Practical Ecommerce

Sunfitters.com's Bill Mirabito

Launching a business takes a tremendous amount of planning and research, but launching a multichannel endeavor within a 12-month period can provide a unique set of challenges.

Bill Mirabito, founder and president of Sunfitters, has done just that. In November 2006, the company launched its beach products website. Combined with launching a sales endeavor through various comparison sites and auction sites, Sunfitters has made a big splash in just a few months. What does it take to pull of such a sizable undertaking? Mirabito says it was a lot of research.

“I would say just make sure that, when you go into business, have a real strong plan you can believe in,” he said. “I would say take it to some of your friends and ask them what they think, especially business colleagues. I would say it is not a field of dreams — just because you build it does not mean they will come — so you’ve got to have a very strong marketing plan if you hope to achieve success.”

In the spring of 2005, Mirabito and his wife were discussing their careers, and what the future might hold for their professional lives. That was also about the time the two were planning a vacation to the Carribean.

Mirabito said they love to travel to beach locations, but often find it difficult to find things they needed for some serious fun in the sand and sun.

“In this particular case, we were looking for snorkel gear and just could not find it,” he said. “My wife said to me, ‘It would be great if we had a beach store around here.” From there, the seeds for an entrepreneurial effort were hatched.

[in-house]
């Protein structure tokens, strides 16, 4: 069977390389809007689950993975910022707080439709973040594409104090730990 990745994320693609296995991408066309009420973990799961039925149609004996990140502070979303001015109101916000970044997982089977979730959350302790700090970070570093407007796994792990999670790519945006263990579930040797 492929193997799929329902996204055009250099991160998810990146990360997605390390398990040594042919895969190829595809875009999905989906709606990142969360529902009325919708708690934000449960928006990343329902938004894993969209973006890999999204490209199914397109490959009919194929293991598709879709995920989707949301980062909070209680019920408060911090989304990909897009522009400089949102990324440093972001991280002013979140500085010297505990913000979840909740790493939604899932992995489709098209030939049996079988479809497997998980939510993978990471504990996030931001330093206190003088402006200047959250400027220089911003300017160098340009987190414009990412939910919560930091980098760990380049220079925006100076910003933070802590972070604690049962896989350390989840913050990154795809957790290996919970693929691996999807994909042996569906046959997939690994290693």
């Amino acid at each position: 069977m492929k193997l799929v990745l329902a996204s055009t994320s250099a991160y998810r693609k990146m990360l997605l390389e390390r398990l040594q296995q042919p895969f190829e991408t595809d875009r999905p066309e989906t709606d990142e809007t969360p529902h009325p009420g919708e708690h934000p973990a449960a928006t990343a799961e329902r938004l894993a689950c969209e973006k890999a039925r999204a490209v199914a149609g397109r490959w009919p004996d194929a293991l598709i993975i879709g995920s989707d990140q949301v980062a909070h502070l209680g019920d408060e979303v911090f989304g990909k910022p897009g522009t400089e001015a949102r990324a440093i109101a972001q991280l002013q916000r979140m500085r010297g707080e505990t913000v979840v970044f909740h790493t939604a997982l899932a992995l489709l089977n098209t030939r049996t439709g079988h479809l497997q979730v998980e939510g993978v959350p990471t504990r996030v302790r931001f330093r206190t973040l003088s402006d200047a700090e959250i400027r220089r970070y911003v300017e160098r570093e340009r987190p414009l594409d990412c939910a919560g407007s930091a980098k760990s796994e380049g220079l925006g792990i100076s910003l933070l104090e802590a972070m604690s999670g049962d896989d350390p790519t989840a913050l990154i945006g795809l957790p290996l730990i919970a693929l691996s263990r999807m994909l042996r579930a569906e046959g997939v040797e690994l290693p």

The duo didn’t quickly build a castle in the sand; the ideas, research and planning took another 18 months before the online operation was created. Mirabito did have an advantage — he was no ecommerce rookie.

He spent four years helping run the ebusiness program at BJ’s Wholesale Club, a publicly-traded retailer with more than 170 warehouse stores in 16 states that competes with Sam’s Club and Costco. When he left the company, Mirabito was assistant vice president of ebusiness and played a key role in jumpstarting the organization’s ecommerce business.

“The experience I had in that multichannel retail environment was critical to helping me get established here,” he said.

Hanging around beach products all day may not seem like work to some people, but launching a multichannel business endeavor around a niche market has been no easy task.

PeC: How did you analyze the marketplace to determine that a beach store was the way to go?

Mirabito: We were looking for an opportunity to serve an underserved market. We also wanted to do something we felt was in our wheelhouse — something we were passionate about. We travel quite a bit and cannot find the things we are looking for. So, we took a look at this opportunity and said, if you do not live in the resort community, you have to, invariably, turn to either a surf shop — which is geared to the young sports enthusiast — or you have to turn to a department store that only carries this merchandise a few weeks a year.

PeC: Are you interested in selling on eBay, Amazon or any of the shopping comparison sites?